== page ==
As the end of each tax season approaches, tax preparers get a lot of questions from worried or procrastinating taxpayers. One of the most common is what to do if they haven’t filed taxes in recent years. Once you miss a year filing your income taxes, the problem can often balloon into several years and may become overwhelming. The good news is that it’s often not as hard or as expensive as you may think. Here’s a handy guide to filing prior years. Where to Get Your Information If it’s been more than a year or life has been hectic, taxpayers often cannot find their W-2 or Form 1099 information. You can still file by collecting these documents again. If you have several years to file, focus on putting together the most recent 3 calendar years’ worth of documentation. This is because you forfeit any refunds if you file more than 3 years late.  Start by contacting employers from the year in question if you can remember all of them. Call your brokerage companies or use your online accounts to locate tax statements for any taxable investment accounts. Do the same for college tuition expenses and student loan expenses (if applicable).  If any employers have dissolved or you cannot locate contact information, you can then turn to the IRS for W-2 information. The IRS gets copies of all W-2s and Forms 1099 sent to you, so you can request a copy of these directly from their website. Due to recent security problems, you will have to wait for copies to arrive by mail. If you’ve moved since your last tax return was filed, either change your address or use Form 4506-T to request your transcript be sent to a different address.  If you were self-employed or have other income, you may need to rely on your own records to determine income and expenses. This can involve looking at bank statements and credit cards statements from prior years. Reconstruct mileage by using records of jobs you did. Check with vendors to see if they can provide copies of sales receipts for large business purchases.  How to File Now that you’ve gathered as many records and information as you can, it’s time to get it filed. You will likely need to consult with a professional tax preparer to do this for two reasons: first, it can be difficult to find do-it-yourself software that can file prior years and secondly, you may need further help reconstructing past information.  The good news is that most taxpayers can use a regular tax preparer to file missing years and will not need to pay a tax attorney or even a CPA. Unless you haven’t filed for more than 7 years, have unusual tax situations or need to respond to IRS audit paperwork, you should be able to file with any qualified professional. For more information, contact HBE Becker Meyer Love LLP or a similar...

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6 Things You Need To Know About Filing A Tax Extension

Posted by on Apr 7, 2016 in Uncategorized |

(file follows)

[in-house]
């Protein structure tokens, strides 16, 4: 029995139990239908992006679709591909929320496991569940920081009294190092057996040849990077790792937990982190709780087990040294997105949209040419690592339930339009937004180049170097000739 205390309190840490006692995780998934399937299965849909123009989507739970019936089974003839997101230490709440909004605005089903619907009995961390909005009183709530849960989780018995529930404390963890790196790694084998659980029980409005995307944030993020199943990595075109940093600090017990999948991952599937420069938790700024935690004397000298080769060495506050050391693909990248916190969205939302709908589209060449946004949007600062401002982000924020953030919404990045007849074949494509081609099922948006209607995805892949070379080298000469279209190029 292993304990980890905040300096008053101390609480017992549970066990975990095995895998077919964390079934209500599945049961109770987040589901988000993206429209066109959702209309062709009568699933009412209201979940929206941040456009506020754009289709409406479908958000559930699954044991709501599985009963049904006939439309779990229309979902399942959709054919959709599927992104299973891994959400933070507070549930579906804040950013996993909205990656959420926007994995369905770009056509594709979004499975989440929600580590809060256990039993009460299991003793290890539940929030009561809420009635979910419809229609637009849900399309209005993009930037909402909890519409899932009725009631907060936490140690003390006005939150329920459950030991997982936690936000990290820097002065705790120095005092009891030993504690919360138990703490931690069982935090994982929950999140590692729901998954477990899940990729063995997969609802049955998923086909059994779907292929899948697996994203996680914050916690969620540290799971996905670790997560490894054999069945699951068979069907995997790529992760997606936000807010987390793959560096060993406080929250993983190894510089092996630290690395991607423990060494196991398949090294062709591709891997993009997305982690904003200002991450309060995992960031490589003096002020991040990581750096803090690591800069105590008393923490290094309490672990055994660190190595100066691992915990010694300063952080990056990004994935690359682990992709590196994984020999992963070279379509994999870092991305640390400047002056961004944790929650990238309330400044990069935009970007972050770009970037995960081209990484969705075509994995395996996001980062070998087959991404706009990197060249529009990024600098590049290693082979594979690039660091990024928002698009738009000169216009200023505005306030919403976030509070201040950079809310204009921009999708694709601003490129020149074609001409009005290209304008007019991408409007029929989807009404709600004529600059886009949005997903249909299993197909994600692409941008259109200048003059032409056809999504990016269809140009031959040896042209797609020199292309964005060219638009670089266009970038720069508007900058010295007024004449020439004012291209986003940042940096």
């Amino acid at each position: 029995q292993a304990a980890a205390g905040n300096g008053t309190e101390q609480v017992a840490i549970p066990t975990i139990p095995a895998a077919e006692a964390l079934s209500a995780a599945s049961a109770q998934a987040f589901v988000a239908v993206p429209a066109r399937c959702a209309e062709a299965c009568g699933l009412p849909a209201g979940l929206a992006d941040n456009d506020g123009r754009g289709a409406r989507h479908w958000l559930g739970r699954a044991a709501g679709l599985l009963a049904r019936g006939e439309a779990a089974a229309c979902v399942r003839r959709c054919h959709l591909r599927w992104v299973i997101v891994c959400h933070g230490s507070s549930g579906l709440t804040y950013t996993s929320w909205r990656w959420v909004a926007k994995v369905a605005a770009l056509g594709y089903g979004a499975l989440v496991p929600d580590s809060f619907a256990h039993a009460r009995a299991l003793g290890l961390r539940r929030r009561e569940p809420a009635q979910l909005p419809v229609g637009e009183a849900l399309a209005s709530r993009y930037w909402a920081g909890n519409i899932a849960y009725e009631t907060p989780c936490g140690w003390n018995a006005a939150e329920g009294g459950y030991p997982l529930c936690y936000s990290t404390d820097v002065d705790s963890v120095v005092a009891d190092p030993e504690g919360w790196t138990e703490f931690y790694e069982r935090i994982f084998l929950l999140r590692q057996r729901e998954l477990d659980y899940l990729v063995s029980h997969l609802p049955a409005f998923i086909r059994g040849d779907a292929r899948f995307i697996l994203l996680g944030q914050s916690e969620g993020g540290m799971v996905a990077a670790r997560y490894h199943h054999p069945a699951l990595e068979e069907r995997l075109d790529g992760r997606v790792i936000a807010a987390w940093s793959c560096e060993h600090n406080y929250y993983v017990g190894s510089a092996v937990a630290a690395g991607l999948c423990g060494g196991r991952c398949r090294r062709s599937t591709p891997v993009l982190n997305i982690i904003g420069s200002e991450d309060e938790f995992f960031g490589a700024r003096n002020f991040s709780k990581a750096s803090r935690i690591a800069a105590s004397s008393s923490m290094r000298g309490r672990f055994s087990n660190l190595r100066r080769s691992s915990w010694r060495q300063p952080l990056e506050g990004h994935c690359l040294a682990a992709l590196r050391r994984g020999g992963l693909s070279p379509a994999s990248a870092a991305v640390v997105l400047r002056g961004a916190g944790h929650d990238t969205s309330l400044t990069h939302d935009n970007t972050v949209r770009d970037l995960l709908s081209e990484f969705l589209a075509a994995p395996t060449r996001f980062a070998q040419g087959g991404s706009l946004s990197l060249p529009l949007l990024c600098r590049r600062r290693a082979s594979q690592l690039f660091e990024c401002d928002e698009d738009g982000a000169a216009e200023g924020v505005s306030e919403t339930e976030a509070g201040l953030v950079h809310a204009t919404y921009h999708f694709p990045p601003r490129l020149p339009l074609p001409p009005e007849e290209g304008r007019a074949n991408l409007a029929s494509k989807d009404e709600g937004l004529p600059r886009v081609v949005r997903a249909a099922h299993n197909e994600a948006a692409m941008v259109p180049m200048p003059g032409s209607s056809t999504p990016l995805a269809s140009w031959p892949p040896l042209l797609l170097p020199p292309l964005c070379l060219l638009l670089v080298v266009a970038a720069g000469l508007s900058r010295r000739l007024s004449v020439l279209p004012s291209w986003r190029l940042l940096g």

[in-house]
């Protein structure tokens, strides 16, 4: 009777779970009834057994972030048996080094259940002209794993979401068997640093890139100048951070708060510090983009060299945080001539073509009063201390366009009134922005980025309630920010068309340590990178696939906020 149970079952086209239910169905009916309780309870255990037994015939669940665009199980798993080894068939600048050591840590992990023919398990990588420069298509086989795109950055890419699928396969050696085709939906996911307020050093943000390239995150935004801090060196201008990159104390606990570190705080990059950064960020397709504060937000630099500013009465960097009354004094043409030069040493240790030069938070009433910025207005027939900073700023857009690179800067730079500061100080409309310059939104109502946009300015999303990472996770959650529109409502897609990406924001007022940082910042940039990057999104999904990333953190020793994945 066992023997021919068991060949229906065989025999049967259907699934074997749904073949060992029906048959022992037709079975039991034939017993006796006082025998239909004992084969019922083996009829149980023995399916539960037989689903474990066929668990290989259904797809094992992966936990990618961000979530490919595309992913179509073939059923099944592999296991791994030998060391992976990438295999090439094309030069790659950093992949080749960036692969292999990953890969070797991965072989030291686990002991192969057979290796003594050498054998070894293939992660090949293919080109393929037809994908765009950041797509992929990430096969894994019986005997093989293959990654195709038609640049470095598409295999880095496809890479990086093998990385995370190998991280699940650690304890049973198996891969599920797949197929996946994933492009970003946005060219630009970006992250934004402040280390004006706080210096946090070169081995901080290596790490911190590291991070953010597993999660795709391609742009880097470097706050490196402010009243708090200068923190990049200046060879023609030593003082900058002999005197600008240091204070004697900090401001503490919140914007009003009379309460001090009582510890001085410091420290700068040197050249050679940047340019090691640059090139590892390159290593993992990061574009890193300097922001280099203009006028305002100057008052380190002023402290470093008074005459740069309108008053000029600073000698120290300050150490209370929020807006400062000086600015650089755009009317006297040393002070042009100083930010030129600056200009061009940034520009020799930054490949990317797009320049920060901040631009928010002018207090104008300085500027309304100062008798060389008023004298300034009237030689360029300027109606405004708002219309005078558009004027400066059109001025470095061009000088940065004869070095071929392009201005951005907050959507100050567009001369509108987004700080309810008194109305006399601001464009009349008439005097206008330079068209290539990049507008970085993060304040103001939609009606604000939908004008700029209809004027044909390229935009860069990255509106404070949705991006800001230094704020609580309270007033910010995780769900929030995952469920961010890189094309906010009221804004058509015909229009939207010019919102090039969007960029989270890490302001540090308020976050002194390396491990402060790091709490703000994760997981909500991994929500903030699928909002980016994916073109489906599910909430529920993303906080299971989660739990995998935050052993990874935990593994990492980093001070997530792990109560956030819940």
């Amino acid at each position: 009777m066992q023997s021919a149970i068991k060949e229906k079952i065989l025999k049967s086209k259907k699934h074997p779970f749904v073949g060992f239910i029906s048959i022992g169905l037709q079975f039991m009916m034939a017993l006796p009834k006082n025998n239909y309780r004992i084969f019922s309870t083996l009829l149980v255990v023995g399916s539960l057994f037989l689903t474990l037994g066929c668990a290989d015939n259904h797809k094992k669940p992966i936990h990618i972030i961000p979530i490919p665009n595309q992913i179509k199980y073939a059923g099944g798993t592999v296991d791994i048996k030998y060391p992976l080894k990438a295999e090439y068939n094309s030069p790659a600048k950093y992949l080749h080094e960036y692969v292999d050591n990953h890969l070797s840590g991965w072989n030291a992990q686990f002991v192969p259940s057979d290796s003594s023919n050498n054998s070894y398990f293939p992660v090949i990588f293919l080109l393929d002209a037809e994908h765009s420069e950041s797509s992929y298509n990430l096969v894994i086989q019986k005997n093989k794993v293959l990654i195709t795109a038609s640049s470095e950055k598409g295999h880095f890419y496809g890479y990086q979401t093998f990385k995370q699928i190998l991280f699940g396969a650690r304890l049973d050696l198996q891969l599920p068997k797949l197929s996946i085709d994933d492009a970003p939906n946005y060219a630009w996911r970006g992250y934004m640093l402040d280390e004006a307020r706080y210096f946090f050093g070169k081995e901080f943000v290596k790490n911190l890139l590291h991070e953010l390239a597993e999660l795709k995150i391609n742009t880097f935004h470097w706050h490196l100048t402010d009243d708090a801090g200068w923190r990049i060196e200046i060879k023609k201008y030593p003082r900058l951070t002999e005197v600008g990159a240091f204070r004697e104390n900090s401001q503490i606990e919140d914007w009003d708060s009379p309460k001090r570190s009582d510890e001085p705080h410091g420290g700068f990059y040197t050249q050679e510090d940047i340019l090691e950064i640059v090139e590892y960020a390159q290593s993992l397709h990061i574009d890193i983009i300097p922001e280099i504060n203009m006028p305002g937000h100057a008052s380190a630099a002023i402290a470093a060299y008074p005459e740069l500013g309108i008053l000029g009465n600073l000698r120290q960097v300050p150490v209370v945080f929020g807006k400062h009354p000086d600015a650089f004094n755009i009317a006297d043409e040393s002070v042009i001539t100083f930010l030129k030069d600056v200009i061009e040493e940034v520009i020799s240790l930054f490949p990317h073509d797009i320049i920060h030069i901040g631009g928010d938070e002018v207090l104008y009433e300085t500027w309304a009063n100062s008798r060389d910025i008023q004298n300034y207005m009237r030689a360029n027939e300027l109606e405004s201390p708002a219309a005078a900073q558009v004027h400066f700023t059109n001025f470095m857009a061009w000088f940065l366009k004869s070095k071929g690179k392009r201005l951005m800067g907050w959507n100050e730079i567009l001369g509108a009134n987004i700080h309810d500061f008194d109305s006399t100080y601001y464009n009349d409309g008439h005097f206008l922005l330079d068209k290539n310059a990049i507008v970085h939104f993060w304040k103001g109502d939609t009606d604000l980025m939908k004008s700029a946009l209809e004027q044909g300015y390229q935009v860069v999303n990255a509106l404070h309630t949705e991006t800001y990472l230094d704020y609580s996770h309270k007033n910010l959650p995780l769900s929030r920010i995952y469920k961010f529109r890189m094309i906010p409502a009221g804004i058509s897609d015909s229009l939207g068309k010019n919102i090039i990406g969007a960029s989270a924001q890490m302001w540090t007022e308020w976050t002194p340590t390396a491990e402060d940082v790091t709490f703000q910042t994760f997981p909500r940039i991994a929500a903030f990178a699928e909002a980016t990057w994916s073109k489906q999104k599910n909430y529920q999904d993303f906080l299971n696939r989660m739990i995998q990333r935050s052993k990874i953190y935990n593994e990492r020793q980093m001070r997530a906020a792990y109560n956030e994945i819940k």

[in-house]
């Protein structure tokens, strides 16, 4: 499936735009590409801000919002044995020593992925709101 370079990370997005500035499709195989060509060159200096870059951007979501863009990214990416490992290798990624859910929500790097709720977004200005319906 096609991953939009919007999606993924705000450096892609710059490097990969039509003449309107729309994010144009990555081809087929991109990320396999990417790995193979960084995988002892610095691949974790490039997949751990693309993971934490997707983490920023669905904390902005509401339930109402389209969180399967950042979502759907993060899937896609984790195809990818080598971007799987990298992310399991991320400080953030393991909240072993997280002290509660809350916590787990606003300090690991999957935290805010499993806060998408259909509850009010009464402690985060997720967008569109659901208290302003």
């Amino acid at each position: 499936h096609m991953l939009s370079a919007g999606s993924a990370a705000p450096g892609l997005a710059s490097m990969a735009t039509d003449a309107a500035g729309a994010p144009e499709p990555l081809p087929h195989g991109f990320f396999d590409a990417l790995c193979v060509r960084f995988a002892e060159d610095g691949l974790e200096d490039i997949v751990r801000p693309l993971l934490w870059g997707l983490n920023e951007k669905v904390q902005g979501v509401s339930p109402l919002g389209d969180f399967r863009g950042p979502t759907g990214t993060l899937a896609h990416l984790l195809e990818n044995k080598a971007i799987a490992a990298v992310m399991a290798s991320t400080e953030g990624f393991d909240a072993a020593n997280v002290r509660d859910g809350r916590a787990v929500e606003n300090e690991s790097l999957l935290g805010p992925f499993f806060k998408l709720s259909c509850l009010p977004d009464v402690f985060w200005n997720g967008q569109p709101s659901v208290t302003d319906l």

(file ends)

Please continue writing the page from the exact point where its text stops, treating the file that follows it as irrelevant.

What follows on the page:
If you are thinking about filing an extension for your taxes, you need to make sure that you understand how the process really works before you go through with your extension.  This Year’s Tax Date Is Extended  Traditionally, tax day is April 15th. However this date can be moved around a little bit based on when the IRS releases certain paperwork and guidelines. This year, the IRS extended the deadline for filing taxes to April 18th, 2016, so you have three additional days to get everything together. You Still Have To File By April 18th, 2016 If you plan on asking for an extension on your taxes, you have to get that paperwork in by April 18th. The IRS expects all taxpayers to either file their taxes or ask for more time by the tax filing deadline. You Can File Electronically To request an extension, you have to send the Form 4868 to the IRS. You can print out this form, mail it in, and wait to get a response via snail mail from the IRS. Or, you can submit Form 4868 electronically through the IRS website. You will not have to pay any fees if you file directly through the IRS website. One of the benefits of filing online is that you will get an email within a couple of days that will confirm your extension from the IRS .  Your Extension Could Be Denied Most people are granted extensions. However, the IRS does not have to grant your request. Make sure that all of your information is correct on your form before you submit it. If the information is incorrect, you could be denied your extension and fax a failure to file penalty as well. So, double and triple check your Form 4868 before you submit it. You Still Have To Pay On Time Many people wrongly assume that when they file for an extension, they are getting an extension on paying their taxes as well. However, that is not true. When you file for an extension, you are getting an extension on completing the paperwork, you are ot getting an extension on meeting your tax obligations.  Although you may not know exactly how much you owe since you still need time to complete your taxes, have your tax account come up with an estimate of how much you owe. Then, submit your estimated tax payment on April 18th, 2016 to the IRS.  Once you complete your taxes, send in the difference that you owe right away. The sooner you send in the difference, the less interest, fees and penalties you will owe. If you overestimated your taxes, when you actually file, you will get a refund check from the IRS.  You Have To File An Extension Separately With Your State If you are not ready to file your state taxes either, you are going to need to figure out the process for filing an extension for your state. Filing an extension with the IRS only applies to your federal taxes, not your state taxes. If you need more time to get your taxes done, make sure that you file for an extension by April 18th, 2016 and send in your estimated taxes by that date as well. If you need help, talk to your tax accountant. For more information,...